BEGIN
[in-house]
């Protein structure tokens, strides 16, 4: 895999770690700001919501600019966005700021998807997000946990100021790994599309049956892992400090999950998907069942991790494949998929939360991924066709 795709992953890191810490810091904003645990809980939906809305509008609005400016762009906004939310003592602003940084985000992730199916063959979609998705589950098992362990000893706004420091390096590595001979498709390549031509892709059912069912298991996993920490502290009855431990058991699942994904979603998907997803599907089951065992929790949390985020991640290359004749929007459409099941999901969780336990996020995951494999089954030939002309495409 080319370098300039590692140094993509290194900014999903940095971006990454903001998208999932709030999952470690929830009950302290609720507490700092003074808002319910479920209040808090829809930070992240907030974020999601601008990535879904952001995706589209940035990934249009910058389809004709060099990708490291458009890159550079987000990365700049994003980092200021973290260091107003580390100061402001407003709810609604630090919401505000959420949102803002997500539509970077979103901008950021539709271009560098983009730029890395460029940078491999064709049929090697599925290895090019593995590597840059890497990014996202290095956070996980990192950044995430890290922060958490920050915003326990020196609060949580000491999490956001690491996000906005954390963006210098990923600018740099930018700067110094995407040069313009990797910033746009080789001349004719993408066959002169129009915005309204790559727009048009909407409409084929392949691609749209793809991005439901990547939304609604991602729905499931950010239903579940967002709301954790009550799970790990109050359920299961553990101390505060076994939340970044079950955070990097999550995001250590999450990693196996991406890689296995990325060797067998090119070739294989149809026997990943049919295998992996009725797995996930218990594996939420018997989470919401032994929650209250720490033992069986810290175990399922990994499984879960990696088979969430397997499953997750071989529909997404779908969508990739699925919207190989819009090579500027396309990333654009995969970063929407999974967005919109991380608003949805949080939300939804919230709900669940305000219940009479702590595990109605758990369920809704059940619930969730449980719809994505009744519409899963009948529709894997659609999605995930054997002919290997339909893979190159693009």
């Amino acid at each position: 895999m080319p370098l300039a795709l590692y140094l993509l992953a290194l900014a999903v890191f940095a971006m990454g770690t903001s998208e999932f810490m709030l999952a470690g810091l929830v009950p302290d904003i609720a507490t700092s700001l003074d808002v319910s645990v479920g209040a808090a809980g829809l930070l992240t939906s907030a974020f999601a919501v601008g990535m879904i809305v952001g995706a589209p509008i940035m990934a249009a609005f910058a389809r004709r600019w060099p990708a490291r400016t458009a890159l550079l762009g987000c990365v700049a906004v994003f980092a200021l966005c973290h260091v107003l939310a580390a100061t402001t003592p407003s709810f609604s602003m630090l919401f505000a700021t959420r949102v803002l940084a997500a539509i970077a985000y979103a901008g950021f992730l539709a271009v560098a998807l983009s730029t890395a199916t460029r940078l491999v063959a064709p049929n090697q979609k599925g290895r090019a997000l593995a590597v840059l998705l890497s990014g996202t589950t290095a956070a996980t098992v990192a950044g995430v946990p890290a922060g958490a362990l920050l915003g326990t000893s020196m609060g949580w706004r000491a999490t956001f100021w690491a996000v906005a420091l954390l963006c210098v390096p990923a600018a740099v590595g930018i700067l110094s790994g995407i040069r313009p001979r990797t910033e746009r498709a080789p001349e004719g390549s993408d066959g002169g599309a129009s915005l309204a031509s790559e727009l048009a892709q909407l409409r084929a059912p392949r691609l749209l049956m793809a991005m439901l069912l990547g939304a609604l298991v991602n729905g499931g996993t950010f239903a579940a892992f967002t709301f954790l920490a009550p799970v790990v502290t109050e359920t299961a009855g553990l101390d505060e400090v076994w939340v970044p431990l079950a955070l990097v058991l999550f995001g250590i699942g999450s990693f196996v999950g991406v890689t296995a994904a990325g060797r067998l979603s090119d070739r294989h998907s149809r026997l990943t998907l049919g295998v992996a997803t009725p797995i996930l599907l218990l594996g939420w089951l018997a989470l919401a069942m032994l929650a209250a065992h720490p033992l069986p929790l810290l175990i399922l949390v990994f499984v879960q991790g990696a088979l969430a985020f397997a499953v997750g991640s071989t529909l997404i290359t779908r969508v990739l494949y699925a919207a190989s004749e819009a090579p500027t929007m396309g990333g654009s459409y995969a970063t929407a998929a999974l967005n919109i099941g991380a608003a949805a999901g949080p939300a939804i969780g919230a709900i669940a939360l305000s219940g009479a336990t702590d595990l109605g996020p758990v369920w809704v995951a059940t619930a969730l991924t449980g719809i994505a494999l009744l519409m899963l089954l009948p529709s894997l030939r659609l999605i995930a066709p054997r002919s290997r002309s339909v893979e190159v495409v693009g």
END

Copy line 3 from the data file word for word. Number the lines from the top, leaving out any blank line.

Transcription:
């Amino acid at each position: 895999m080319p370098l300039a795709l590692y140094l993509l992953a290194l900014a999903v890191f940095a971006m990454g770690t903001s998208e999932f810490m709030l999952a470690g810091l929830v009950p302290d904003i609720a507490t700092s700001l003074d808002v319910s645990v479920g209040a808090a809980g829809l930070l992240t939906s907030a974020f999601a919501v601008g990535m879904i809305v952001g995706a589209p509008i940035m990934a249009a609005f910058a389809r004709r600019w060099p990708a490291r400016t458009a890159l550079l762009g987000c990365v700049a906004v994003f980092a200021l966005c973290h260091v107003l939310a580390a100061t402001t003592p407003s709810f609604s602003m630090l919401f505000a700021t959420r949102v803002l940084a997500a539509i970077a985000y979103a901008g950021f992730l539709a271009v560098a998807l983009s730029t890395a199916t460029r940078l491999v063959a064709p049929n090697q979609k599925g290895r090019a997000l593995a590597v840059l998705l890497s990014g996202t589950t290095a956070a996980t098992v990192a950044g995430v946990p890290a922060g958490a362990l920050l915003g326990t000893s020196m609060g949580w706004r000491a999490t956001f100021w690491a996000v906005a420091l954390l963006c210098v390096p990923a600018a740099v590595g930018i700067l110094s790994g995407i040069r313009p001979r990797t910033e746009r498709a080789p001349e004719g390549s993408d066959g002169g599309a129009s915005l309204a031509s790559e727009l048009a892709q909407l409409r084929a059912p392949r691609l749209l049956m793809a991005m439901l069912l990547g939304a609604l298991v991602n729905g499931g996993t950010f239903a579940a892992f967002t709301f954790l920490a009550p799970v790990v502290t109050e359920t299961a009855g553990l101390d505060e400090v076994w939340v970044p431990l079950a955070l990097v058991l999550f995001g250590i699942g999450s990693f196996v999950g991406v890689t296995a994904a990325g060797r067998l979603s090119d070739r294989h998907s149809r026997l990943t998907l049919g295998v992996a997803t009725p797995i996930l599907l218990l594996g939420w089951l018997a989470l919401a069942m032994l929650a209250a065992h720490p033992l069986p929790l810290l175990i399922l949390v990994f499984v879960q991790g990696a088979l969430a985020f397997a499953v997750g991640s071989t529909l997404i290359t779908r969508v990739l494949y699925a919207a190989s004749e819009a090579p500027t929007m396309g990333g654009s459409y995969a970063t929407a998929a999974l967005n919109i099941g991380a608003a949805a999901g949080p939300a939804i969780g919230a709900i669940a939360l305000s219940g009479a336990t702590d595990l109605g996020p758990v369920w809704v995951a059940t619930a969730l991924t449980g719809i994505a494999l009744l519409m899963l089954l009948p529709s894997l030939r659609l999605i995930a066709p054997r002919s290997r002309s339909v893979e190159v495409v693009g």